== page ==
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Saturday, December 5, 2009

EFFECTIVE USE OF TIME-OUTS

Steve Brennan on the "Effective Use of Time-outs: You have 4."

1. Don’t waste your time-out by yelling. If you call the time-out, the kids know something is wrong.
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2. Start each one with a positive statement. Research shows that the first thing and the last thing that people say are the things that people remember the most.
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3. Discuss no more than 3 items during any one time-out, and that may be too many. You must give the first 15 or 20 seconds to the kids anyway. Tell them this at the first of the year. They can get their water, towels, etc.
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4. Develop a cue word to refocus attention. Mine was “Listen.” As soon as I said that, the focus of the attention was on me.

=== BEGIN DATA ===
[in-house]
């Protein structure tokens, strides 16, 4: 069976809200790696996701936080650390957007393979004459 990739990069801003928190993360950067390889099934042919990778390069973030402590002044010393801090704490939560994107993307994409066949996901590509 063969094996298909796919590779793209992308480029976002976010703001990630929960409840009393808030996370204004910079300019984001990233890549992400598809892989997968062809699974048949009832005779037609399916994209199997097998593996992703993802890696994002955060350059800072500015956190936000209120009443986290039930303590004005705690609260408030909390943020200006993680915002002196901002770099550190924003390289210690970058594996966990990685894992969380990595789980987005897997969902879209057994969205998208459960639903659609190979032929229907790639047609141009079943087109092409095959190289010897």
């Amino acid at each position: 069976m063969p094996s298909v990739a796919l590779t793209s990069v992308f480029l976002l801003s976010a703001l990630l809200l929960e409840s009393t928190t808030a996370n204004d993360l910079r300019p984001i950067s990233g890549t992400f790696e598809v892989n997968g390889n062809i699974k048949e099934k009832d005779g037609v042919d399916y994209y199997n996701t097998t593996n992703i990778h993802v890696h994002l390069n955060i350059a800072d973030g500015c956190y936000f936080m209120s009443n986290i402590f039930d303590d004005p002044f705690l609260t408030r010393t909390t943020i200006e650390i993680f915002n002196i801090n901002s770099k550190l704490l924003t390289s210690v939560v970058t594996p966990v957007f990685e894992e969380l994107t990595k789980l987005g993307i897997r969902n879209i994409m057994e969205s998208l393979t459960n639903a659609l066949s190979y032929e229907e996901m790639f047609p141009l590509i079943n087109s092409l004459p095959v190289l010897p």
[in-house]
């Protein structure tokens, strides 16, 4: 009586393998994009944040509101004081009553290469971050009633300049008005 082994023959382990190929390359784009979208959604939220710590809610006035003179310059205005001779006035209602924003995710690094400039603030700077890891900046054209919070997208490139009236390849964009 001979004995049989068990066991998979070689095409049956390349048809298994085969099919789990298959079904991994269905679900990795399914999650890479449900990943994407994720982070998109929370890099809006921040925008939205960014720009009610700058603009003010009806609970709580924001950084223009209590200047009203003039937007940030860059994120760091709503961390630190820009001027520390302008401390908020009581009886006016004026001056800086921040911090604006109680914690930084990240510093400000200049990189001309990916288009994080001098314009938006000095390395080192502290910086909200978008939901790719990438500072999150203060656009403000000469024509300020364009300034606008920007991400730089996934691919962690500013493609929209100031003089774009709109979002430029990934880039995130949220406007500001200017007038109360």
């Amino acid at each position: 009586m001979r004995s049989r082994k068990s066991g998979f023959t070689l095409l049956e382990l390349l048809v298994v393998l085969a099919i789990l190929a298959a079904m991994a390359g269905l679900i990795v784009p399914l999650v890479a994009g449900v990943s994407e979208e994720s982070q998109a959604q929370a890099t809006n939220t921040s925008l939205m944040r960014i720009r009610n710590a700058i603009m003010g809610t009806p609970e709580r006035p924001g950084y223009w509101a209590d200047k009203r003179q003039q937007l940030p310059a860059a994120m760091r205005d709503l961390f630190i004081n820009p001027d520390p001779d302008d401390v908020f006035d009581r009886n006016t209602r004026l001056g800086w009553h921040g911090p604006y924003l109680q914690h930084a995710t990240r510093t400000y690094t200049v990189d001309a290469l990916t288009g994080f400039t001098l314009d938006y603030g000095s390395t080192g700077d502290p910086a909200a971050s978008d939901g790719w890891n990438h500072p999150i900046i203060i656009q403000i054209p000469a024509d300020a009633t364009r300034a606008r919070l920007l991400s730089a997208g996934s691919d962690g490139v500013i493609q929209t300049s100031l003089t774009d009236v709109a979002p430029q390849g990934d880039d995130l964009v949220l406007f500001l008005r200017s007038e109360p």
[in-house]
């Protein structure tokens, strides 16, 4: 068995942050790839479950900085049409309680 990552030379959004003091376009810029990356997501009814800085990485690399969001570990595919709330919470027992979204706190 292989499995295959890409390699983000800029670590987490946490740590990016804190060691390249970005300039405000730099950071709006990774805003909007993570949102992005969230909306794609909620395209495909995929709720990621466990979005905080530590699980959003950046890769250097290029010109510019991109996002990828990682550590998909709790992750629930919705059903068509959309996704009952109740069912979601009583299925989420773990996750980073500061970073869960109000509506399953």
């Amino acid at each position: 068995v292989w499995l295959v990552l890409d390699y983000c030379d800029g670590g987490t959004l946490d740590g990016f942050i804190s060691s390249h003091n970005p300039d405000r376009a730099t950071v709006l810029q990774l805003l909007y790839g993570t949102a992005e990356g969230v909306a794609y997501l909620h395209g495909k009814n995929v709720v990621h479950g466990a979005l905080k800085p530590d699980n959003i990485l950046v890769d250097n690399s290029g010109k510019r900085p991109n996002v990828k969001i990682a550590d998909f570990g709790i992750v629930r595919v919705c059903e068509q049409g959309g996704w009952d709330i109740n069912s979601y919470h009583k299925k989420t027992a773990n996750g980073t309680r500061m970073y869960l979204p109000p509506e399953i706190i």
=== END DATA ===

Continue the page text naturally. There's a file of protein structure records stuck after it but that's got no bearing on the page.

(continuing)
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5. Confer with assistant coaches before talking with the team. This is big with me because when I was an assistant coach, I was not a part of time-outs. Even if you know exactly what you want to do, just from a psychological standpoint, you should do something with your assistant coaches. 6. Give them some recognition. Utilize them.
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7. Change defenses. Use a “Sequence-stay.”
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8. Run a set play after a time-out. Get your best player into the flow. Set up a play.
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9. Don’t use the entire time-out if you don’t need it.
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10. If the opponent calls the time-out, wait until the referee gets you from the huddle.
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11. Delegate an assistant coach to keep track of time-outs.
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12. Carry strategy on 3x5 cards. Put your out-of-bounds on cards.